The U.S. economy is going all to hell again, leaving every investor to agonize over whether this particular downturn will last a month or a year or into his own unfunded retirement. If history repeats, this will become an all-consuming market debate in which a steady stream of economic indicators gives fuel for just about every possible answer. It's exhausting for anyone with money on the line.
Really, we could use a break. There are companies operating in parts of the world that don't pay so much attention to U.S. manufacturing output or our weekly jobless figures. Companies that do most of their business in China, Brazil, Japan, Taiwan, India -- places where the economies are growing and sovereign debt isn't causing panic right now -- are open to investors on the U.S. exchanges.
YCharts sifted through some of these foreign companies for standouts on revenue growth and strong fundamentals. We picked three worth considering, whose share prices seem reasonable for today's buyers.
Of course, all of these companies have some exposure to the U.S. economy. (They'd go somewhere else to trade shares if they didn't). But at least their SEC filings are not consumed by caveats about "the sluggish U.S. recovery," "the uncertain U.S. housing market," and other doom we get enough of in the news here.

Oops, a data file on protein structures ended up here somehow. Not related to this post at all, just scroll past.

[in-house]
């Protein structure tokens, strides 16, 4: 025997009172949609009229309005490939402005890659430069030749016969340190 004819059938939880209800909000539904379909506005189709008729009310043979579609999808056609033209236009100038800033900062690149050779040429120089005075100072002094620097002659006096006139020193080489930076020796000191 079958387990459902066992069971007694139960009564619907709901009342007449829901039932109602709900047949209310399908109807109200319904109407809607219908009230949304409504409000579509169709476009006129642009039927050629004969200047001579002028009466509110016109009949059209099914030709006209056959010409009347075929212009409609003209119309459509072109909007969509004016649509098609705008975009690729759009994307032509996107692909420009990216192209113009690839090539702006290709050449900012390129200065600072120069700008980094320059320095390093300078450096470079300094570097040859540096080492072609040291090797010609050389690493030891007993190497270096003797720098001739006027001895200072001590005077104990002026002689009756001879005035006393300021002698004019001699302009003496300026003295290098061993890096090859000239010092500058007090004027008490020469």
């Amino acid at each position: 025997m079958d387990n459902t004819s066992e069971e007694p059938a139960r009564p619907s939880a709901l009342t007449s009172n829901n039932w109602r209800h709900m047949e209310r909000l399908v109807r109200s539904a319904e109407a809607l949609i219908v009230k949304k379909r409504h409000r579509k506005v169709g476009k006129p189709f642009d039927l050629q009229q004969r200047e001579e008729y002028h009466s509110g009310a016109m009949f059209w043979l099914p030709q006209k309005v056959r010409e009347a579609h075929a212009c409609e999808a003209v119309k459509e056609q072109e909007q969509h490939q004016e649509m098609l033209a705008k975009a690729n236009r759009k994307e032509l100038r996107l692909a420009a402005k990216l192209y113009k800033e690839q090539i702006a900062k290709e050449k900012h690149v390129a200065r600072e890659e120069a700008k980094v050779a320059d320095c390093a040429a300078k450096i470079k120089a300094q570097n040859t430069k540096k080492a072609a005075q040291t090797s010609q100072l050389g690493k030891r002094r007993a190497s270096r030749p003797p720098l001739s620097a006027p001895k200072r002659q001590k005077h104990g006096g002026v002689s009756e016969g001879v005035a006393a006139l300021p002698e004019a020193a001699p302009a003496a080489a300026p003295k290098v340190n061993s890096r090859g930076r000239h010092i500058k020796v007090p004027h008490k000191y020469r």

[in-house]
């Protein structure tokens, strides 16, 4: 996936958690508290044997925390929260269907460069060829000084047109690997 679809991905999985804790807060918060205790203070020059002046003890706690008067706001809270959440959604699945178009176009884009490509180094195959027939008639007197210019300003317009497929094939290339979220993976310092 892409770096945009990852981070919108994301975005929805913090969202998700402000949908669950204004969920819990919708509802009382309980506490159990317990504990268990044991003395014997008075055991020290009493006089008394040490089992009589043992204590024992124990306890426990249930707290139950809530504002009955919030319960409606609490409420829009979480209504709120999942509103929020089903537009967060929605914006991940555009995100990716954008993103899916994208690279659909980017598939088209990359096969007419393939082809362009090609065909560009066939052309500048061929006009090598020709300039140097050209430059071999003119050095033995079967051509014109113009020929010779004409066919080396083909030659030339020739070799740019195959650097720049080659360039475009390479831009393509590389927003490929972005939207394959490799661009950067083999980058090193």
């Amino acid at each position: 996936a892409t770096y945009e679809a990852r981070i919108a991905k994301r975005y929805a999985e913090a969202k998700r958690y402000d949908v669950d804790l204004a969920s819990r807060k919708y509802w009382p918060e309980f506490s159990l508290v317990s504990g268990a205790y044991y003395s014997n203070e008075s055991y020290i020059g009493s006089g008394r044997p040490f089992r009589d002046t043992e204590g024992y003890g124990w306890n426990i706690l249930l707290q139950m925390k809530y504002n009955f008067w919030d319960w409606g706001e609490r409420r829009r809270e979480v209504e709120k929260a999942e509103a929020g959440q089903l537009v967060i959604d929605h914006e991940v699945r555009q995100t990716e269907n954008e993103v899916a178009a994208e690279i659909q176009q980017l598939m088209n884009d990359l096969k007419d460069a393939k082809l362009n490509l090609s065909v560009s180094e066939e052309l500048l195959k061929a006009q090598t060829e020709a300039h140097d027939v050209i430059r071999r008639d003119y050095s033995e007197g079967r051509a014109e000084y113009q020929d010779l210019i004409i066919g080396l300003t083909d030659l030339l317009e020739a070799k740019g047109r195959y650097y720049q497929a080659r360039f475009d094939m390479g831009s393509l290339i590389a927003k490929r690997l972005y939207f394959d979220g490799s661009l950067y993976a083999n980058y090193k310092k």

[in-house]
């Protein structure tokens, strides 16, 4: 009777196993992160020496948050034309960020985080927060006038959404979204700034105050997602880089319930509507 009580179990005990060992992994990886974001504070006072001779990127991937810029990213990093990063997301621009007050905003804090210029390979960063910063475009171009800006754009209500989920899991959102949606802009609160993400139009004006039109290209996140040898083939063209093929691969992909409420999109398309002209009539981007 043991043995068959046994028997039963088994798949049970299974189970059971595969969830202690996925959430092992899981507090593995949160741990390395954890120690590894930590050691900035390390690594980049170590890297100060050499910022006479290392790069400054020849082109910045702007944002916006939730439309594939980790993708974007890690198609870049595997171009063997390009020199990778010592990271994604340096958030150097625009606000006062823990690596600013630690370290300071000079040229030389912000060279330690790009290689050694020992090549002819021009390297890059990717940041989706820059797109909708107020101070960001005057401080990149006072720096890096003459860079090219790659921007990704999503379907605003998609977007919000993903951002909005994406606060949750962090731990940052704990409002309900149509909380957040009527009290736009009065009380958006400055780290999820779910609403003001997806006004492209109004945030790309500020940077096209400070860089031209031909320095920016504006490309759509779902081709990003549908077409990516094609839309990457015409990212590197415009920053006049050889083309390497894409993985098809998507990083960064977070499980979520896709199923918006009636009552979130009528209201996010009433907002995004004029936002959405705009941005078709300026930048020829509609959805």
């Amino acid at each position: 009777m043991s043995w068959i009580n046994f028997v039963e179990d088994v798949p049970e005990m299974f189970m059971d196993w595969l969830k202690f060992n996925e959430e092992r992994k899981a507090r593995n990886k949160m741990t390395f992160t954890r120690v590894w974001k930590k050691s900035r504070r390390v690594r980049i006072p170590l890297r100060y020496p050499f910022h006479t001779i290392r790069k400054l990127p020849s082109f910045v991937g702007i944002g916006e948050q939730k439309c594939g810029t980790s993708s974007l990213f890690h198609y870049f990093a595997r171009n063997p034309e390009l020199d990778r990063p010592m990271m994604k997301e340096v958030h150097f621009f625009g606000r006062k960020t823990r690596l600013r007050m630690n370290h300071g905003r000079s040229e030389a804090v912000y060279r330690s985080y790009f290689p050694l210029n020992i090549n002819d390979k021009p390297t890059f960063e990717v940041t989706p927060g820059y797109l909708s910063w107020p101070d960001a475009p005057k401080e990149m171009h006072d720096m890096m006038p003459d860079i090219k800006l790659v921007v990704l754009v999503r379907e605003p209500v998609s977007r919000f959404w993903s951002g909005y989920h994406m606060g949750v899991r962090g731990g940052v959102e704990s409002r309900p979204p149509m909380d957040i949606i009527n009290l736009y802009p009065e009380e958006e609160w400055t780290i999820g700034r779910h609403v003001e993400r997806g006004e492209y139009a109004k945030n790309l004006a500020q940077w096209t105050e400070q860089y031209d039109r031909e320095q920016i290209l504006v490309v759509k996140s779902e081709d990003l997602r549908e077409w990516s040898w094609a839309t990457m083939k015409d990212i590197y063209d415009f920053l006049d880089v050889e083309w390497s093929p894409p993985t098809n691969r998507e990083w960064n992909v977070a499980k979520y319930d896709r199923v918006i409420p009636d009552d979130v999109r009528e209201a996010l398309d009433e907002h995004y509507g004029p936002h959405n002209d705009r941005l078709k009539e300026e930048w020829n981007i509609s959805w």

Companhia De Bebidas Das Americas Ambev
Ambev had about $14.4 billion in revenue last year, which is more than double what it was five years ago. Sales are up nearly 18% in the past 12-month period along. Earnings have done even better in the last couple of years, and the company's dividend now is yielding a very nice 4.8%.
Brazil has its own economic problems that affect Ambev, like inflation and a currency that has trouble holding value. But this company has made its way through worse.
In quarterly results released this week, Santander-Chile reported a 19.5% year-over-year gain in loans and a nearly five percent gain in deposits. These kinds of results are rather unheard of among banks in this country. Consider the 18-month revenue trend against some U.S. banks.
The Chilean bank's dividend yield now is about 2.3%.
If China's economy keeps growing -- and no one thinks it won't -- Guangshen Railway
The company also ships a substantial amount of freight like coal, and demand for this should rise as more of China's rural communities join in the modern age. The company's share price gets jerked around with the ups and downs of U.S. sentiment on China, but its 3.2% dividend yield makes that inconvenience a little more palatable. With shares trading at a P/E barely above 11, the price has plenty of room to rise on its revenue growth long-term. The, um, accounting scandals that have plagued some Chinese stocks are a legitimate concern. One just hopes such foolishness wouldn't be permitted at a company so essential to China's growth.